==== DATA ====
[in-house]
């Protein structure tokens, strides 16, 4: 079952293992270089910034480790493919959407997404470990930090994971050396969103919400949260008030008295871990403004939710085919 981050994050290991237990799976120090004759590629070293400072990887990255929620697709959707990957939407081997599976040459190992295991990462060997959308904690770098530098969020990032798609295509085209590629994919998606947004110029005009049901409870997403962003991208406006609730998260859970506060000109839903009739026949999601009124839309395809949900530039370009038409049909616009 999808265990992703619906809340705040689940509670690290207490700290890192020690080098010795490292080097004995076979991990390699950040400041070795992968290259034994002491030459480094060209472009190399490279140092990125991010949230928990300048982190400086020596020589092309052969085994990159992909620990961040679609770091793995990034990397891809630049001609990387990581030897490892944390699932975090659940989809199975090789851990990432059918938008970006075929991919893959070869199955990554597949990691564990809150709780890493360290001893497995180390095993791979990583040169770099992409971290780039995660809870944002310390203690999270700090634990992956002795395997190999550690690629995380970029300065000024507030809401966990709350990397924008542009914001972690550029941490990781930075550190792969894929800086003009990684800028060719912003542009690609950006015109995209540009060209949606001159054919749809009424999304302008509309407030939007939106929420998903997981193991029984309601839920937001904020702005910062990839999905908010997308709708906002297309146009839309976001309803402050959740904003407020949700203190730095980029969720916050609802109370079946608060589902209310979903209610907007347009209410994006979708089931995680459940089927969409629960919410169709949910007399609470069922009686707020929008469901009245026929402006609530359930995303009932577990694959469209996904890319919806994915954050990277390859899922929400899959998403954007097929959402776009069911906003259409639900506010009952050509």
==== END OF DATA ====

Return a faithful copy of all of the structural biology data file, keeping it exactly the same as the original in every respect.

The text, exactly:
[in-house]
């Protein structure tokens, strides 16, 4: 079952293992270089910034480790493919959407997404470990930090994971050396969103919400949260008030008295871990403004939710085919 981050994050290991237990799976120090004759590629070293400072990887990255929620697709959707990957939407081997599976040459190992295991990462060997959308904690770098530098969020990032798609295509085209590629994919998606947004110029005009049901409870997403962003991208406006609730998260859970506060000109839903009739026949999601009124839309395809949900530039370009038409049909616009 999808265990992703619906809340705040689940509670690290207490700290890192020690080098010795490292080097004995076979991990390699950040400041070795992968290259034994002491030459480094060209472009190399490279140092990125991010949230928990300048982190400086020596020589092309052969085994990159992909620990961040679609770091793995990034990397891809630049001609990387990581030897490892944390699932975090659940989809199975090789851990990432059918938008970006075929991919893959070869199955990554597949990691564990809150709780890493360290001893497995180390095993791979990583040169770099992409971290780039995660809870944002310390203690999270700090634990992956002795395997190999550690690629995380970029300065000024507030809401966990709350990397924008542009914001972690550029941490990781930075550190792969894929800086003009990684800028060719912003542009690609950006015109995209540009060209949606001159054919749809009424999304302008509309407030939007939106929420998903997981193991029984309601839920937001904020702005910062990839999905908010997308709708906002297309146009839309976001309803402050959740904003407020949700203190730095980029969720916050609802109370079946608060589902209310979903209610907007347009209410994006979708089931995680459940089927969409629960919410169709949910007399609470069922009686707020929008469901009245026929402006609530359930995303009932577990694959469209996904890319919806994915954050990277390859899922929400899959998403954007097929959402776009069911906003259409639900506010009952050509």